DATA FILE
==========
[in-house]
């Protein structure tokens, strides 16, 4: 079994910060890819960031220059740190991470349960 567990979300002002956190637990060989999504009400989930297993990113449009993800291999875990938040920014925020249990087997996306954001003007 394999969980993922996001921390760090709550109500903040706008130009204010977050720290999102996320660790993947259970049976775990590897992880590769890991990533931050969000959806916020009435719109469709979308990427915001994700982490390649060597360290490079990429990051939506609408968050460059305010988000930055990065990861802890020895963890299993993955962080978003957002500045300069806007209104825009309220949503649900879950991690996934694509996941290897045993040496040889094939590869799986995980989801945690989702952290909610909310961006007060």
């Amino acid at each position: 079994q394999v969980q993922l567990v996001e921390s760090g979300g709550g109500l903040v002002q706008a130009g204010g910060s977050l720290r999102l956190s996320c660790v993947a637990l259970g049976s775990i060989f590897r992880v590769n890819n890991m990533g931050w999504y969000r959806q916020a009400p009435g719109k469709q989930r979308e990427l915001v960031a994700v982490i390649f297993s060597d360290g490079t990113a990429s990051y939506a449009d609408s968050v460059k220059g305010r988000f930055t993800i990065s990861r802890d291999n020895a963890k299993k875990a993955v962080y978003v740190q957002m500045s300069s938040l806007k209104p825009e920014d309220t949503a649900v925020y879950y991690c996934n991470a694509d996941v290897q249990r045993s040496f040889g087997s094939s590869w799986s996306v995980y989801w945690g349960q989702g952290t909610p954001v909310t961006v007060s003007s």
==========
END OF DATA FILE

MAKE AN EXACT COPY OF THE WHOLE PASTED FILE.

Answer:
[in-house]
């Protein structure tokens, strides 16, 4: 079994910060890819960031220059740190991470349960 567990979300002002956190637990060989999504009400989930297993990113449009993800291999875990938040920014925020249990087997996306954001003007 394999969980993922996001921390760090709550109500903040706008130009204010977050720290999102996320660790993947259970049976775990590897992880590769890991990533931050969000959806916020009435719109469709979308990427915001994700982490390649060597360290490079990429990051939506609408968050460059305010988000930055990065990861802890020895963890299993993955962080978003957002500045300069806007209104825009309220949503649900879950991690996934694509996941290897045993040496040889094939590869799986995980989801945690989702952290909610909310961006007060």
């Amino acid at each position: 079994q394999v969980q993922l567990v996001e921390s760090g979300g709550g109500l903040v002002q706008a130009g204010g910060s977050l720290r999102l956190s996320c660790v993947a637990l259970g049976s775990i060989f590897r992880v590769n890819n890991m990533g931050w999504y969000r959806q916020a009400p009435g719109k469709q989930r979308e990427l915001v960031a994700v982490i390649f297993s060597d360290g490079t990113a990429s990051y939506a449009d609408s968050v460059k220059g305010r988000f930055t993800i990065s990861r802890d291999n020895a963890k299993k875990a993955v962080y978003v740190q957002m500045s300069s938040l806007k209104p825009e920014d309220t949503a649900v925020y879950y991690c996934n991470a694509d996941v290897q249990r045993s040496f040889g087997s094939s590869w799986s996306v995980y989801w945690g349960q989702g952290t909610p954001v909310t961006v007060s003007s």